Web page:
Social Security and Hispanics: A Reply To The Heritage Foundation
In 1998, the Heritage Foundation issued reports portraying Social Security as a bad deal for Hispanic Americans and African Americans and touting private accounts as a vastly superior alternative. The reports rested upon severe distortions and misuse of data. In a series of striking and unusual developments, Stephen Goss, now Chief Actuary of the Social Security Administration, and Robert Myers, the former chief Actuary who for decades was the leading Social Security adviser to Congressional Republican leaders and served as Executive Director of the 1983 Greenspan Commission, issued analyses excoriating the Heritage reports for violating basic analytic standards.
In an analysis issued by the Office of the Chief Actuary, Goss wrote: “The [Heritage] approach consistently overstates the expected number of years of work and consistently underestimates the expected number of years [of benefits] after reaching retirement age. As a result, it grossly understates the expected rates of return from Social Security retirement benefits.”  Goss also noted that “by their [Heritage’s] own calculations…Hispanic Americans would be expected to receive a substantially higher rate of return from Social Security than would the general population, on average” but that Heritage had failed to acknowledge this finding in its report.  Myers’ critique of the Heritage reports, published in The Actuary magazine, was, if anything, even more damning. He described the Heritage Foundation results as “grossly in error due to faulty methodology.”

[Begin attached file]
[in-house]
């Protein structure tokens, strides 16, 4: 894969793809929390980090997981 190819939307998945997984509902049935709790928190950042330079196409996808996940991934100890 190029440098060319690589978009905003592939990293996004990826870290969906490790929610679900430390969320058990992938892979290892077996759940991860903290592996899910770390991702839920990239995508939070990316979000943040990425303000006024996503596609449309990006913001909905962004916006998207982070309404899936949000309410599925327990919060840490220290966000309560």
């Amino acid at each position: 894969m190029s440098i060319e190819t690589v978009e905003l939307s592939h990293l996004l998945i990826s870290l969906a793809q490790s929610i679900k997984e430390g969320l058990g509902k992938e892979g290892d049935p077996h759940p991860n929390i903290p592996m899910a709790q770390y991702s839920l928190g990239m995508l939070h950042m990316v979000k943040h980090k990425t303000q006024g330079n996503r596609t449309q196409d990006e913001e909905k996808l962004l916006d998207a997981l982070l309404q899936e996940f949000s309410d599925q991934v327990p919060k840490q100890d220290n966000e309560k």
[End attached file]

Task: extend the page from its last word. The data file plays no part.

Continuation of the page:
Despite these sharply critical assessments of the Heritage reports, Heritage declined to withdraw, or even to correct, the reports. It has continued to promote these reports in minority communities in the seven years since.
On June 28, 2005 the Center on Budget and Policy Priorities issued two analyses and a related policy brief on issues related to Hispanics and Social Security. These analyses, co-authored with Fernando Torres-Gil, Director of the UCLA Center on Policy Research on Aging, sought to assess carefully the research and data in the field and to discuss the policy implications. On June 30, the Heritage Foundation issued an attack on the Center analyses.  The Heritage attack exhibits some of the same trademarks of the earlier Heritage reports. It rests heavily on distortion and misrepresentation.
Setting up “Straw Men” by Misrepresenting the Center’s Analyses
The Heritage attack claims that the CBPP’s reports reject measures to bring Social Security deficits and revenues into line and thus that “CBPP endorses the continuation of the status quo.” This is simply incorrect. The Center’s reports repeatedly state that a balanced mix of benefit reductions and progressive revenue increases to restore long-term Social Security solvency is needed. Several specific measures are discussed.
Heritage ignores this. It implies instead that the Center favors either letting the trust fund become insolvent, leading to large benefit cuts after that date, or substantially raising the payroll tax rate to cover scheduled benefits. Heritage launches into a discussion of why either outcome would be adverse for Hispanics.